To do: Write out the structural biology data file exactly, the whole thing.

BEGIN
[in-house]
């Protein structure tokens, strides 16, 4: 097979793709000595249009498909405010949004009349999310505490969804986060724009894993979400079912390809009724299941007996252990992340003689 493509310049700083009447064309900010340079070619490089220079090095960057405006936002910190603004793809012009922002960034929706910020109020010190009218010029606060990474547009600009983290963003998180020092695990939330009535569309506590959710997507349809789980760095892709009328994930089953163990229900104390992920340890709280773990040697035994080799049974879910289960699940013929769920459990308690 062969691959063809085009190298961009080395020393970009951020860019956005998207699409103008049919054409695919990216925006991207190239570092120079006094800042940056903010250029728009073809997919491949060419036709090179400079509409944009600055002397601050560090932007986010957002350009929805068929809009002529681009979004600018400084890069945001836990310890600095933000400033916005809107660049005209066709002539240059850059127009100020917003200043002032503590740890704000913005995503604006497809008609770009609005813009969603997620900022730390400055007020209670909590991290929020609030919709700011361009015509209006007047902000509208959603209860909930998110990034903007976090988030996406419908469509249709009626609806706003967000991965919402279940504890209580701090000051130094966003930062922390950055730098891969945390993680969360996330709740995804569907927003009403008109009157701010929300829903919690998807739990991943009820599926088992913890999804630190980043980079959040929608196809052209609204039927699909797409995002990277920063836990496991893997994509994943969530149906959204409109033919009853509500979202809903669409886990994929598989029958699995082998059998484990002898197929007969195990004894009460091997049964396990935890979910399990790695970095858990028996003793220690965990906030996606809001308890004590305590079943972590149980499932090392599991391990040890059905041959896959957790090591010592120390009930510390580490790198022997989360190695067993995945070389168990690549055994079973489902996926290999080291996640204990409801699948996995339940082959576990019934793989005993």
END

[in-house]
């Protein structure tokens, strides 16, 4: 097979793709000595249009498909405010949004009349999310505490969804986060724009894993979400079912390809009724299941007996252990992340003689 493509310049700083009447064309900010340079070619490089220079090095960057405006936002910190603004793809012009922002960034929706910020109020010190009218010029606060990474547009600009983290963003998180020092695990939330009535569309506590959710997507349809789980760095892709009328994930089953163990229900104390992920340890709280773990040697035994080799049974879910289960699940013929769920459990308690 062969691959063809085009190298961009080395020393970009951020860019956005998207699409103008049919054409695919990216925006991207190239570092120079006094800042940056903010250029728009073809997919491949060419036709090179400079509409944009600055002397601050560090932007986010957002350009929805068929809009002529681009979004600018400084890069945001836990310890600095933000400033916005809107660049005209066709002539240059850059127009100020917003200043002032503590740890704000913005995503604006497809008609770009609005813009969603997620900022730390400055007020209670909590991290929020609030919709700011361009015509209006007047902000509208959603209860909930998110990034903007976090988030996406419908469509249709009626609806706003967000991965919402279940504890209580701090000051130094966003930062922390950055730098891969945390993680969360996330709740995804569907927003009403008109009157701010929300829903919690998807739990991943009820599926088992913890999804630190980043980079959040929608196809052209609204039927699909797409995002990277920063836990496991893997994509994943969530149906959204409109033919009853509500979202809903669409886990994929598989029958699995082998059998484990002898197929007969195990004894009460091997049964396990935890979910399990790695970095858990028996003793220690965990906030996606809001308890004590305590079943972590149980499932090392599991391990040890059905041959896959957790090591010592120390009930510390580490790198022997989360190695067993995945070389168990690549055994079973489902996926290999080291996640204990409801699948996995339940082959576990019934793989005993």